3. Capacity to be Restrengthened

You certainly do not want to have to pull down your building in a few years. Working with steel during construction makes sure that isn’t the case. This is because steel can be restrengthened every few years.

Simply put: at any point where you believe the material is getting weak, you can restrengthen. You would not have to dismantle, or pull down the building totally, to achieve this.

More so, you can reuse steel materials. You could even turn it into a different end product and use it.

Properties of Structural Steel

There are quite a number of properties structural steel possess. These characteristics determine the strength, durability, and usefulness of each product.

1. Hardness

Hardness is the ability of a product to resist scratching. For steel materials, the results vary. Typically, you will have to use an indenter on the surface of the material during tests. The results will show you the hardness of the structural steel.

Using an indenter is one through which you carry out the test. The test in itself includes the Vickers hardness test and Rockwell hardness test.

2. Tensile Strength

Generally, structural steels are strong and durable. However, changing the chemical composition of each during production could affect its quality. For instance, adding either copper or nickel could improve the corrosion resistance of the metal. In the same vein, you can introduce sulfur and phosphorus to reduce the brittleness in any metal material.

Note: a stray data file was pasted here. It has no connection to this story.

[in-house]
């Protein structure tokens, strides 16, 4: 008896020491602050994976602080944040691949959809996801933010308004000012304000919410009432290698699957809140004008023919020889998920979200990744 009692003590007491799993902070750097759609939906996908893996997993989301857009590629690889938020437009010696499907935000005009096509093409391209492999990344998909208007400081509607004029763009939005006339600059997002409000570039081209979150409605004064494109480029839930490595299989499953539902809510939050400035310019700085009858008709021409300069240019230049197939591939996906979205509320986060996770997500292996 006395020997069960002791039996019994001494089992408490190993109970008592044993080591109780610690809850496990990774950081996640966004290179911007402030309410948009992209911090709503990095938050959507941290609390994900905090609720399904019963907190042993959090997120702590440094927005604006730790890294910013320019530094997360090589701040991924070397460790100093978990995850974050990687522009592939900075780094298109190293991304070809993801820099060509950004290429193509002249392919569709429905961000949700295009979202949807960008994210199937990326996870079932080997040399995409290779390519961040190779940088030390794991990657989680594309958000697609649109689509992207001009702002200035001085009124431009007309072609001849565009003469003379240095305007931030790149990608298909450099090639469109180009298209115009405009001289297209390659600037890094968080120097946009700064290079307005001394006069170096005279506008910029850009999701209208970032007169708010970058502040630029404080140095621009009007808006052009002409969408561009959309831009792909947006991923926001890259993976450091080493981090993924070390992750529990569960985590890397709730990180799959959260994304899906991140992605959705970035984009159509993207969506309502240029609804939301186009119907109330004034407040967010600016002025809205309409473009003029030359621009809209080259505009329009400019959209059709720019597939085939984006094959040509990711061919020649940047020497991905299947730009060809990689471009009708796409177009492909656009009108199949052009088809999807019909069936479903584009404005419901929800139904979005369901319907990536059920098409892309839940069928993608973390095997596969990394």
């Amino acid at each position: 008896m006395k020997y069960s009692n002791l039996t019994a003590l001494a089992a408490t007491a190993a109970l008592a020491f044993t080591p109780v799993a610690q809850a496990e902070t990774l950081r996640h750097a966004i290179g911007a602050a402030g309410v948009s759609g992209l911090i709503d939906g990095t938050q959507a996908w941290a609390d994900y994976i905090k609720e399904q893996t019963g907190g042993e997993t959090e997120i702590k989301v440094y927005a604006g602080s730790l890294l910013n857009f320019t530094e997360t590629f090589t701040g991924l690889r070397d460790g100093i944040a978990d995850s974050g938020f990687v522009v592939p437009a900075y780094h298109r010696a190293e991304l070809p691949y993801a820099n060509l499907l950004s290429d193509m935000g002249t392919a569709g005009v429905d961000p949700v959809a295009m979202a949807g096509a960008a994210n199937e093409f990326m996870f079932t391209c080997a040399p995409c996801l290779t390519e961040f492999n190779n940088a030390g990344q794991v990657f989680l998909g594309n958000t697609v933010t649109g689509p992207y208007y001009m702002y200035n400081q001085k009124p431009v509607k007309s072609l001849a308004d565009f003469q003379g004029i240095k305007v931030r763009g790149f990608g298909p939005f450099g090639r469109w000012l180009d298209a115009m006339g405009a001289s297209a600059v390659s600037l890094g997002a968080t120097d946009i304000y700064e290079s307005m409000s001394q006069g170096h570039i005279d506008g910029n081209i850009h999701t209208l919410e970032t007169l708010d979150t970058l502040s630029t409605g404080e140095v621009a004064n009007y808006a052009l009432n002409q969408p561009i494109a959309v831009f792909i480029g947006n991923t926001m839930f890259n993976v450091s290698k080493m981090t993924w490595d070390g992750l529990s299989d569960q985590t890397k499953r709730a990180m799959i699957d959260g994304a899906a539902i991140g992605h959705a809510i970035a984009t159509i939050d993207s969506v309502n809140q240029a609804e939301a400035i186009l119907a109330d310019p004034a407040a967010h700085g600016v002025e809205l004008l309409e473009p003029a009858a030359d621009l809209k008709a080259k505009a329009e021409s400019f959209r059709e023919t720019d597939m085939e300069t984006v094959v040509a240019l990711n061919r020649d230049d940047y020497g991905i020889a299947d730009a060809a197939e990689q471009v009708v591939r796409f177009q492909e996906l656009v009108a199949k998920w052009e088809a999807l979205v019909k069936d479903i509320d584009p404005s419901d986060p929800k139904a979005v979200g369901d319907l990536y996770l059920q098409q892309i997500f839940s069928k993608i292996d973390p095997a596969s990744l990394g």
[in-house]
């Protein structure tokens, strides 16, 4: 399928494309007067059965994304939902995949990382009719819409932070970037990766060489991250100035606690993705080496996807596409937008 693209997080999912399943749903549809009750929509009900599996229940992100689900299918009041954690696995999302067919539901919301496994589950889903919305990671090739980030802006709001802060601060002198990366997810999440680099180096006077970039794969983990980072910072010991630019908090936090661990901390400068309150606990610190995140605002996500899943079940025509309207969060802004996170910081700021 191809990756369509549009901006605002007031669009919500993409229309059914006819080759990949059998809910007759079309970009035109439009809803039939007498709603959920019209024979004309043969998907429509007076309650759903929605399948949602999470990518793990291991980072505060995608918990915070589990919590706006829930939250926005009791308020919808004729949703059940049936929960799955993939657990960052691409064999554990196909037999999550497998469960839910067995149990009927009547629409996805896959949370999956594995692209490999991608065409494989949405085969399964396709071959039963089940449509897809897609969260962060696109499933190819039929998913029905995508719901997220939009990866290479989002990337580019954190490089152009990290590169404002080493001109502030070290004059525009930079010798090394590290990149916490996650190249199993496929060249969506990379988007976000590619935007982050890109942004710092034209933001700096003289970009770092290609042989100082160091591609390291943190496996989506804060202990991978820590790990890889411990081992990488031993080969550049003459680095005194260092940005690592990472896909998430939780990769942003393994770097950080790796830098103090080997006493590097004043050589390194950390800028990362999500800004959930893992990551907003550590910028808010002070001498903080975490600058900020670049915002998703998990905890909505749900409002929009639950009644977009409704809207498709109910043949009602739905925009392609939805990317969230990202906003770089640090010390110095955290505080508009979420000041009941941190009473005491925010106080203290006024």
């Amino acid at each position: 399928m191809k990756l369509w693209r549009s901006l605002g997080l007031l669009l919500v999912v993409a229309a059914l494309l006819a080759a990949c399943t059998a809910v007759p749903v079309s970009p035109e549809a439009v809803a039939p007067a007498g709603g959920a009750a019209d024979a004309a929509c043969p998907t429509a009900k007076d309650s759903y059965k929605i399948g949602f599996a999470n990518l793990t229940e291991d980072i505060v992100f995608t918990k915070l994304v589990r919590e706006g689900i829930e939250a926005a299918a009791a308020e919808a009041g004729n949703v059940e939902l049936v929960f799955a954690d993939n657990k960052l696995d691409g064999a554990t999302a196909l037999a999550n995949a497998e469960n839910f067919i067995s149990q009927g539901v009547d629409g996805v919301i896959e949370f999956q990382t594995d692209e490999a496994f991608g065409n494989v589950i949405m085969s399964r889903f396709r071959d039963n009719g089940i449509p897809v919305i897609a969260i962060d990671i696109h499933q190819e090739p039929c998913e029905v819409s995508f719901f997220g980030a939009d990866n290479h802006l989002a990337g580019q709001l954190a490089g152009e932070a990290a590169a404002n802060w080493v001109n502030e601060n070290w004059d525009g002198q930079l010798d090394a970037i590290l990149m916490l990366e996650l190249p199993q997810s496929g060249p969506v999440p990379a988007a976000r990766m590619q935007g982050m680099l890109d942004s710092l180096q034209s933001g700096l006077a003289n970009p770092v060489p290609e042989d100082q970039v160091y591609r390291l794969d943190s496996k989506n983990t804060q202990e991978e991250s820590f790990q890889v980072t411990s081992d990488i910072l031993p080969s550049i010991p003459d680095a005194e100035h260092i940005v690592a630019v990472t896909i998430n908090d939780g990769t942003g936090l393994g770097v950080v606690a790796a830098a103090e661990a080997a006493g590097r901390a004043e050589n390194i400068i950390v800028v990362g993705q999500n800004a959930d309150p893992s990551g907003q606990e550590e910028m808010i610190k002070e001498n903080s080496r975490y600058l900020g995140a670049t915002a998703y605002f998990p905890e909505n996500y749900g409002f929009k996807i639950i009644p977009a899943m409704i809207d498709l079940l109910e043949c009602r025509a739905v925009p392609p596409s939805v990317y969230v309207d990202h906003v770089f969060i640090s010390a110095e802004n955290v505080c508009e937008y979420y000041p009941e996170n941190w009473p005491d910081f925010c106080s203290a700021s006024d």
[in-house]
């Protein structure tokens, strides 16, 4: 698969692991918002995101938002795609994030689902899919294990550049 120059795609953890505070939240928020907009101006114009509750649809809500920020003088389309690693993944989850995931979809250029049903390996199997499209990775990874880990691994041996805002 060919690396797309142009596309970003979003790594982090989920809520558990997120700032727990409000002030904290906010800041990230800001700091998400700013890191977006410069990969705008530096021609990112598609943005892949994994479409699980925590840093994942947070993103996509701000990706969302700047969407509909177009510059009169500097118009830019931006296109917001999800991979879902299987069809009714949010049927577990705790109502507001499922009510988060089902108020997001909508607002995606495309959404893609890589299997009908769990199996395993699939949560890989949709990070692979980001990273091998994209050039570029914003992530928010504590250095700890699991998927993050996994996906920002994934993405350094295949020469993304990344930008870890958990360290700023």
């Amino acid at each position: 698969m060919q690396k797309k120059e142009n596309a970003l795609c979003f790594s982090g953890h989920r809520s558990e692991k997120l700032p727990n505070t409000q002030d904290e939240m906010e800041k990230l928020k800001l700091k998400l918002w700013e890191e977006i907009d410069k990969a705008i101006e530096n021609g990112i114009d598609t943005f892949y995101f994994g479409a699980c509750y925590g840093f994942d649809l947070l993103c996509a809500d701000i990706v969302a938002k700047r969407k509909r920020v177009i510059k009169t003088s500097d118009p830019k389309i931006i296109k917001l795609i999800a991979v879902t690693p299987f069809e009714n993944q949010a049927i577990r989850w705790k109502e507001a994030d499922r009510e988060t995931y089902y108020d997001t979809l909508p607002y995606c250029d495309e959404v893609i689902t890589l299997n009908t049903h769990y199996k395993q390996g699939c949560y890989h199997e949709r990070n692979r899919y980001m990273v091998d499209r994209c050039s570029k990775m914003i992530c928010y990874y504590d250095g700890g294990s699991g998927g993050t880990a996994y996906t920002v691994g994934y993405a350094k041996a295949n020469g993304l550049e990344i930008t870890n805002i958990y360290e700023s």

To determine the strength of the steel, you have to conduct a tensile test. This would then let you know both the yield strength and ultimate strength of the material.

3. Fatigue

This feature is important because of a phenomenon known as fatigue failure. This is a situation where the steel fails due to cracks that form on its surface.

You may want to carry out fatigued tests to ascertain the stress compatibility of the product before use. You can explore any of the three: flexure test, rotating beam test, and axial-load test. For each of those, the material is introduced to various degrees of stress till it yields. At that point, you can then calculate the stress limit of the material.

4. Notch Toughness

The notch toughness of any steel material reveals whether the material will develop cracks easily or not. It is hardly possible to prevent the development of cracks —it is steel, after all. However, you can prevent the eventual collapse of your structure by choosing materials that develop cracks slowly.

5. Corrosion Resistance

Corrosion is the oxidation of a metallic material due to exposure to oxygen. Basically, it refers to the change you notice on steel and other metals when they are exposed to the air. The moisture in the atmosphere mixes with oxygen to cause changes to the metal.

In simple terms: corrosion is the same as rusting.

Corrosion is a natural phenomenon. It occurs more in areas that are close to saline water. Thus, if your property is on a beachfront, you have to be particularly mindful.

Under normal circumstances, structural steel has a low resistance to corrosion. However, you can take some steps to ramp up its resistance. For instance, you can coat each material with phosphorus, copper, and chromium, creating steel that is corrosion resistant.

An alternative is to use epoxy-coated reinforcement bars. However, this could compromise the material, resulting in disbanding.


Before venturing into construction, it might be helpful to get properly acquainted with what the process demands. One area that is of great importance is the quality and characteristics of the materials you intend to use. For huge buildings, especially, you cannot do without structural steel. Hence, learning about its properties puts you in an advantageous position.